The sale runs from 8 a.m. to 5 p.m. today and tomorrow at 1020 W. Starr Pass Blvd. For details, call 884-8806.

SOUTHWEST CELTS. The Mollys bring their mix of original and traditional folk/roots music back home for a performance in Plaza Palomino.

With a sound steeped in influences ranging from country and Mexican to Irish (complete with penny whistles, guitars, accordion, harmonica and bouzouki), the band combines compelling vocals with electric bass and drums. Longtime favorites on the local club circuit, they exploded onto the national scene a few years back. The rest, as they say, is history. The Washington Post describes them as "Wynona Judd singing the Lucinda Williams songbook backed by the Pogues and Los Lobos."

Show time is 8 p.m. in Plaza Palomino, on the southeast corner of Fort Lowell and Swan roads. Advance tickets are $12, available at Antigone Books, Brew and Vine, Enchanted Earthworks, the Folk Shop and Hear's Music, or by calling 297-9133. Tickets are $14 at the door.


Sunday 1

HIGHLY COMPOSED. The music of acclaimed composer Daniel Asia is highlighted in a concert on the UA campus.

Asia's major orchestral works include four symphonies, a piano concerto, a cello concerto, two song cycles and the works At the Far Edge, Black Light and Gateways. Most of his pieces, though, are written for chamber ensembles and soloists.

Tonight's showcase will feature soprano Faye Robinson, tenor Robert Swenson, pianist Tannis Gibson and the riveting Lorenzo Trio with violist Hong-Mei Xiao. The concert will include the second part--and world premiere--of Asia's E.E. Cummings Songbook; Pines Songs, from the recently released CD Songs from the Page of Swords; and the composer's Piano Quartet.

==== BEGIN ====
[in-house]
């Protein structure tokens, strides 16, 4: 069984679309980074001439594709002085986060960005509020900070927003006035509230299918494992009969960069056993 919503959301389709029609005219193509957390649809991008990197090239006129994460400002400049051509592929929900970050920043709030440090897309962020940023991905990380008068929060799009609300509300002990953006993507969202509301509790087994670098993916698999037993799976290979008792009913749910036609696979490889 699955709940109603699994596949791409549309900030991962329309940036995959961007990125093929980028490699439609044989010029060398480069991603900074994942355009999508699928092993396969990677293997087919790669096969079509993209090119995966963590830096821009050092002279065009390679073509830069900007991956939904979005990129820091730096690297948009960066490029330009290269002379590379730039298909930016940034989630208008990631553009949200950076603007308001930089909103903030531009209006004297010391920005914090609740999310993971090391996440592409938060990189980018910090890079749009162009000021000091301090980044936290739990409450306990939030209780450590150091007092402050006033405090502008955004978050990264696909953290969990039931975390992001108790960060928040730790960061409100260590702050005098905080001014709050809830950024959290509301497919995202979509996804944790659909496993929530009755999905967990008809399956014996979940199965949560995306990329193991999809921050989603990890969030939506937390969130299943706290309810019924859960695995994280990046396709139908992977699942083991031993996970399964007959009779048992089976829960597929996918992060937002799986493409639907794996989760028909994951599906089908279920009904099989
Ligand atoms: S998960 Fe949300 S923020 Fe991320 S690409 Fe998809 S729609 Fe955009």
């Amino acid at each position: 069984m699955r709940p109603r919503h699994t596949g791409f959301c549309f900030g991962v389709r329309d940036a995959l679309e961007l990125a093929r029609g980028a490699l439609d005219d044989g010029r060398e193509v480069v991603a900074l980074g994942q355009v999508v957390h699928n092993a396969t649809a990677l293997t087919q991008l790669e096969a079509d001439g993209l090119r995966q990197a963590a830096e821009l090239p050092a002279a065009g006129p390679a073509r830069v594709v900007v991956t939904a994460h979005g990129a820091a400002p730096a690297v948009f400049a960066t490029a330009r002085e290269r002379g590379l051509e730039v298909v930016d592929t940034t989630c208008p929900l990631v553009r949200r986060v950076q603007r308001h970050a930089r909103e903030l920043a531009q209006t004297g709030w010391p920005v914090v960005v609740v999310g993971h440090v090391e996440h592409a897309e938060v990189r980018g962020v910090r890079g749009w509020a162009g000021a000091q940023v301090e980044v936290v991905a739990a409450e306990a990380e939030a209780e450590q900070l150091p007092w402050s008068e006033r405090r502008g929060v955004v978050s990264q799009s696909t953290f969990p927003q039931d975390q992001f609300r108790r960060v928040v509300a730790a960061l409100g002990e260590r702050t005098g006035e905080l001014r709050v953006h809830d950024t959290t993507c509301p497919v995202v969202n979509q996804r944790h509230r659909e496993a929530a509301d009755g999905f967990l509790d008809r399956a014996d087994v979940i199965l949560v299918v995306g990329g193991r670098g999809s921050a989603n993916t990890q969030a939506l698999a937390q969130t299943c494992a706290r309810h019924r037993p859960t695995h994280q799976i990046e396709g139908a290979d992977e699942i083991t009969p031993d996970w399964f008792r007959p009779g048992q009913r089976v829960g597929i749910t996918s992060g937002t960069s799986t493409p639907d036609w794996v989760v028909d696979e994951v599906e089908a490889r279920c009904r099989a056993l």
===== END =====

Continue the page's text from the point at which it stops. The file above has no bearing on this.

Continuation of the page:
The performance is at 7:30 p.m. in the UA Crowder Hall, on the southwest end of the pedestrian underpass at Speedway Boulevard and Park Avenue. Tickets are $10, $8 for UA employees and seniors, $4 for students, and are available by calling 621-1162.

FAIR EXCHANGE. Gather up yer kin and head out to the Kennedy Arts and Crafts Fair, hosted by Tucson Parks and Recreation.

More than 75 craft folk will be on hand, offering everything from doilies and dolls to wall hangings, jewelry and coffee mugs. Heck, there might even be a durned Beanie Baby or two kickin' around.

The fair runs from 10:30 a.m. to 4 p.m. in Kennedy Park, 3700 S. Mission Road. Admission is free. Call 791-4063.


Monday 2

STELLAR SLEUTH: Join intergalactic gumshoe Sam Snork and his sidekick Elmo as they uncover universal truths in Planet Patrol, now showing at 11 a.m. every Saturday in the UA Flandrau Science Center planetarium.

That's just one of the stellar shows now on the Flandrau roster. There's also the family-oriented Clouds of Fire: The Origin of the Stars, showing at 3:30 p.m. Monday and Tuesday, 3:30 and 7:30 p.m. Wednesday through Friday, 2:30 and 7:30 p.m. Saturday, and 2:30 p.m. Sunday.

And Under Arizona Skies explores the very latest discoveries made by our own local astronomers. The show also notes which planets and stars are visible in the night sky, and how to spot them. It runs at 8:30 p.m. Wednesday through Saturday, and 3:30 p.m. Saturday and Sunday.

Our Place in Space shows at 10 a.m. Saturday, and Star Stealers: Planet Patrol II shows at 1:30 p.m. Saturday and Sunday.

Tickets for planetarium shows are $5; $4.50 for seniors, students and the military; and $4 for children ages 3 to 13.